Miranda, the closest of Uranus’s large moons, has a varied surface of craters, valleys, faults, ridges, and canyons.
Three large regions have ridges and valleys reminiscent of a plowed field.
One of the regions displays a large V-shape called a chevron.
A system of canyons, some as deep as 12 miles (19 km), can be seen on Miranda, as well as ice cliffs soaring 12 miles (20 km) high.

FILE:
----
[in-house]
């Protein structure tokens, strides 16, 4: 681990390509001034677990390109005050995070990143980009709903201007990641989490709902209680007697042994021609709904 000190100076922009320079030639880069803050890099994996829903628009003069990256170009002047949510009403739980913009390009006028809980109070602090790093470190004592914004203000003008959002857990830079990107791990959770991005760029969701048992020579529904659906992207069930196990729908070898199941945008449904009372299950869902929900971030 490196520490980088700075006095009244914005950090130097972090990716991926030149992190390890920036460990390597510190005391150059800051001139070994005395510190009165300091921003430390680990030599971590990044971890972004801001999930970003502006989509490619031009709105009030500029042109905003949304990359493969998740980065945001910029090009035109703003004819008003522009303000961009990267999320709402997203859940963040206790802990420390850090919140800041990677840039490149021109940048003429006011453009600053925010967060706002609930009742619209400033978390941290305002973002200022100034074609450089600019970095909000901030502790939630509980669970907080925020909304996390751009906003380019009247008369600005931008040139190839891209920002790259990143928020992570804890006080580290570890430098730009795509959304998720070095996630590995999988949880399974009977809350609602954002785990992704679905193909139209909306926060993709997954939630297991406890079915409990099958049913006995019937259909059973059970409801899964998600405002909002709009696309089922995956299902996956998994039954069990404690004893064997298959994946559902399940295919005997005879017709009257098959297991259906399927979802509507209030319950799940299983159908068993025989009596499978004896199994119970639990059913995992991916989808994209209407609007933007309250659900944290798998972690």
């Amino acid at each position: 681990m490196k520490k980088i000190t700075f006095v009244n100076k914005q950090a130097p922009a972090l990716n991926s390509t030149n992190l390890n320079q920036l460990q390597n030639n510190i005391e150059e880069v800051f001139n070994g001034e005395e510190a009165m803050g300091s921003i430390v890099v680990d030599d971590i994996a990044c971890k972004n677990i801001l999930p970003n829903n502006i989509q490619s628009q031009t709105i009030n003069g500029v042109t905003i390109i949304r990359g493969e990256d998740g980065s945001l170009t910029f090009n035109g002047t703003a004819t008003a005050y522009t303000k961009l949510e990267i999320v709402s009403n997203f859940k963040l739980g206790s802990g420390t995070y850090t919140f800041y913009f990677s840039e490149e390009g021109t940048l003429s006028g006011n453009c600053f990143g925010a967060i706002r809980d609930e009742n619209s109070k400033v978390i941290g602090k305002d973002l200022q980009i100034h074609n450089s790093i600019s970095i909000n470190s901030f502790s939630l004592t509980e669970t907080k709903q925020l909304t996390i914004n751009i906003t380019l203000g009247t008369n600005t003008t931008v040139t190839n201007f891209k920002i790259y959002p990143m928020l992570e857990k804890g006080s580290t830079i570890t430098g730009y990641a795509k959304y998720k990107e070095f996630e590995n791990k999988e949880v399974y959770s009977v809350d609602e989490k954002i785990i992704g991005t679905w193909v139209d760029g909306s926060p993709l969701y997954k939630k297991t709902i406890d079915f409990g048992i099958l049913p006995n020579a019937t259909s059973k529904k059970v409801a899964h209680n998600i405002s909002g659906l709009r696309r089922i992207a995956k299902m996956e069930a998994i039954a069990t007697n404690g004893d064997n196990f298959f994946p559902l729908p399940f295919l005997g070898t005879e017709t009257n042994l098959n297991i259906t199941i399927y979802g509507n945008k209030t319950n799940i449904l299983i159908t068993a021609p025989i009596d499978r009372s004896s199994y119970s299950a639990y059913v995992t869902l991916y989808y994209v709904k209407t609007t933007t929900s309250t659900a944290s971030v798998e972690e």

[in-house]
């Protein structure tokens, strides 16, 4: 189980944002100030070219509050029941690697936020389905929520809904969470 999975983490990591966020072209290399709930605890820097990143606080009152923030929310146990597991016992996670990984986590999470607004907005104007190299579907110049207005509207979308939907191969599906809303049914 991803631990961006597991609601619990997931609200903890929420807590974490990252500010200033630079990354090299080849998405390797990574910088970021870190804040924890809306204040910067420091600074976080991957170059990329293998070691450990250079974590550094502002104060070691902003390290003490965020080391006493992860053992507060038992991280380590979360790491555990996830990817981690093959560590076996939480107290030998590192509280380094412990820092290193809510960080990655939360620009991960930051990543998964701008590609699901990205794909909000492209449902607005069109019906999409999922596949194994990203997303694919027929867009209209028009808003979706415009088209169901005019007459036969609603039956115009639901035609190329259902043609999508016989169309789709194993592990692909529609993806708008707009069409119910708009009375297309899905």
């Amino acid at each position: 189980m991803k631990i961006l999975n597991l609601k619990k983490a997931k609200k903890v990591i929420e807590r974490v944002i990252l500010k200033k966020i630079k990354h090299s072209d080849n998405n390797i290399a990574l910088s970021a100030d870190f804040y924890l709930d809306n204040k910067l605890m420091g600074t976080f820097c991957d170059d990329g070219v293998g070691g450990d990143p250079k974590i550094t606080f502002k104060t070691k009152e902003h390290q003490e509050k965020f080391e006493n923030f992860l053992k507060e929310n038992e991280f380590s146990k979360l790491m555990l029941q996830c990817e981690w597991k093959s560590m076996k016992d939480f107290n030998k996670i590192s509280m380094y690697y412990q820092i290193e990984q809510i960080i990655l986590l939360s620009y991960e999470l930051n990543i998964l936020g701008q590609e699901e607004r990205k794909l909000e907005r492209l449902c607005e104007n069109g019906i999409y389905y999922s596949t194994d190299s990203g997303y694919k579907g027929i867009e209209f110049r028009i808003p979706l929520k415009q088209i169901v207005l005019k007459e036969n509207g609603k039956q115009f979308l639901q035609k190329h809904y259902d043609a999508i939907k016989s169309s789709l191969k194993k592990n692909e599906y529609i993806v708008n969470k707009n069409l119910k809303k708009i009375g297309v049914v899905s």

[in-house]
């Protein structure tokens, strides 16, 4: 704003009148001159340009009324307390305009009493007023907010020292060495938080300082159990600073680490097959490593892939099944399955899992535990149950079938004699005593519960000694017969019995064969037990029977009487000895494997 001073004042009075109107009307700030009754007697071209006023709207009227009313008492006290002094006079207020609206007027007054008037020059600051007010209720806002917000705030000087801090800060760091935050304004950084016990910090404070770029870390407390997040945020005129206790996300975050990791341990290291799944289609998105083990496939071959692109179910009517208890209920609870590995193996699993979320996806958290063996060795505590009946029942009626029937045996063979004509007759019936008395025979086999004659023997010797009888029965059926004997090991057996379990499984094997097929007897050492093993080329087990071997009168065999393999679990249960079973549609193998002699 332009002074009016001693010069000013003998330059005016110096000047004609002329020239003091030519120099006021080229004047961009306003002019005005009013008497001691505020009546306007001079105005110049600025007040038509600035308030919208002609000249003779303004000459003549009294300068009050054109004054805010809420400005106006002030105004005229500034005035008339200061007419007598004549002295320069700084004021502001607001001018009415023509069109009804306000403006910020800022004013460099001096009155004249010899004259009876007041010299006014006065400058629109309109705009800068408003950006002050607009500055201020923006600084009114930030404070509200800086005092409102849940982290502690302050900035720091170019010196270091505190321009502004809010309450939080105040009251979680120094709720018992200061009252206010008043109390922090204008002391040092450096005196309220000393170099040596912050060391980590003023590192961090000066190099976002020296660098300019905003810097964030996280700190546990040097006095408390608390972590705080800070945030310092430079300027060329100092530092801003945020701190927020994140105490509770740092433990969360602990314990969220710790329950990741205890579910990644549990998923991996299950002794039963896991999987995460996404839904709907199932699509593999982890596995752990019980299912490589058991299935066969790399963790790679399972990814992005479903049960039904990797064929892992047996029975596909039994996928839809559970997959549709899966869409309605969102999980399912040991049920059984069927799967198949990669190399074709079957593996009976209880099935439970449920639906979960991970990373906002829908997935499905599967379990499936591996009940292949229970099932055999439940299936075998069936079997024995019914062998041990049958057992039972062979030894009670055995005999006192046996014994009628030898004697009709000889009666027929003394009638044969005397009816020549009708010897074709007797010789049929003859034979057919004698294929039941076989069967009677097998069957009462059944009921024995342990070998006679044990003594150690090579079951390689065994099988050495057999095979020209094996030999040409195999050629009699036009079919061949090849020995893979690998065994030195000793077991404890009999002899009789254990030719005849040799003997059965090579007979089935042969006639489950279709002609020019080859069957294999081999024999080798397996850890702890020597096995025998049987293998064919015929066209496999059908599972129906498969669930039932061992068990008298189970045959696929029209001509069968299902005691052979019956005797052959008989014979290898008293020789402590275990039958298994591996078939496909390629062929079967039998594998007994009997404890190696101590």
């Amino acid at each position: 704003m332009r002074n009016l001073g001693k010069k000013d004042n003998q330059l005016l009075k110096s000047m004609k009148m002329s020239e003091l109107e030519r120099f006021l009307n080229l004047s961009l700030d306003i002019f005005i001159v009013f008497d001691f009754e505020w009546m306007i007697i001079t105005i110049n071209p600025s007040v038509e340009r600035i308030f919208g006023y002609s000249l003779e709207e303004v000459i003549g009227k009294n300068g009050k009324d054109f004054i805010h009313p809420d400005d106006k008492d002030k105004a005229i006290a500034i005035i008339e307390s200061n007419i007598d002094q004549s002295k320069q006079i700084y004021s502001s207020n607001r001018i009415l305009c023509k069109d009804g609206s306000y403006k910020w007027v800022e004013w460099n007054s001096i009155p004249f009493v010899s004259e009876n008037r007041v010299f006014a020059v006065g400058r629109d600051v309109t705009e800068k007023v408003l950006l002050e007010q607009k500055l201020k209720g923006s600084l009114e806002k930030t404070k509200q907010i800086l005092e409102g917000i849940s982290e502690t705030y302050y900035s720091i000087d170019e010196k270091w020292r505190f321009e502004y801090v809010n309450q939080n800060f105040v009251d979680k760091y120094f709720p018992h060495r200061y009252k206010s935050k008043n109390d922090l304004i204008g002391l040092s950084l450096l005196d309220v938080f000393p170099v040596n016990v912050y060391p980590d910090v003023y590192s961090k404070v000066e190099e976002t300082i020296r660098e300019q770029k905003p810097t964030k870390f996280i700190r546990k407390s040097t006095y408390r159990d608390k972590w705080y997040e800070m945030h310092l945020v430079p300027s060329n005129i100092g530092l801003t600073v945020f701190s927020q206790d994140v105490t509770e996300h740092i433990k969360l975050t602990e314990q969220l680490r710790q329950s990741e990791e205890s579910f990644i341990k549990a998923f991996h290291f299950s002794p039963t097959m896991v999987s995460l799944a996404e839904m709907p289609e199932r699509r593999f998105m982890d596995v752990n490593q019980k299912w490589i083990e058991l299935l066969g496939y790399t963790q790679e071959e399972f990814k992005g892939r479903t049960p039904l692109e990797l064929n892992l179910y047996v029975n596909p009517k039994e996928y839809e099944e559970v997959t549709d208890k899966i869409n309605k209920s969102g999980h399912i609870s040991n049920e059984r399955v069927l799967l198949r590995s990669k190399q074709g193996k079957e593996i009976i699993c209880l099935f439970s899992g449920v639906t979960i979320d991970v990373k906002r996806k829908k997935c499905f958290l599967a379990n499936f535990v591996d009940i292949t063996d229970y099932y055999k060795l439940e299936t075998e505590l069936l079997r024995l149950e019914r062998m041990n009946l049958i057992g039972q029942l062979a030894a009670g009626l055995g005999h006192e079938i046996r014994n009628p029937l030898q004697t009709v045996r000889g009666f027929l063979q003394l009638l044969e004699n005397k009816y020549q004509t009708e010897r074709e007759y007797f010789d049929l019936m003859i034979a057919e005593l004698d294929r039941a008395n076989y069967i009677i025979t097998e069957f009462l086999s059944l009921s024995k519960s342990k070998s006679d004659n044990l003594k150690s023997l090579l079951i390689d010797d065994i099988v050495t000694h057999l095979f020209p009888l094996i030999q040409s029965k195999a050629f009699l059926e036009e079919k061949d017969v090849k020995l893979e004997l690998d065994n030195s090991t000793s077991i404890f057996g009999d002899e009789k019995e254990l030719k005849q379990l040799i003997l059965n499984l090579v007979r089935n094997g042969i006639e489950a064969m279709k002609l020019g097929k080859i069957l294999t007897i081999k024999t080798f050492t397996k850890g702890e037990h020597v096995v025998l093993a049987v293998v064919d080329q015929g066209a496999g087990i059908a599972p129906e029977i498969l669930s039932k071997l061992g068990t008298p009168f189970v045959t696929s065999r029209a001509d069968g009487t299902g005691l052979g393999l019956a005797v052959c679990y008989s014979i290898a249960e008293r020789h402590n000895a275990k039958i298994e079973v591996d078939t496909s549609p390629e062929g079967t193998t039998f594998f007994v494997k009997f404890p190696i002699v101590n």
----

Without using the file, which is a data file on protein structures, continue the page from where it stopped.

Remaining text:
Astronomers believe that the varied land formations of this rocky, icy moon may have resulted from a number of severe collisions or the gravitational force of nearby Ariel.
Miranda was discovered by Gerard Kuiper at McDonald Observatory on the 16th of February, 1948.
In Kuiper’s report of the discovery, the moon was named after Miranda from William Shakespeare’s play “The Tempest”.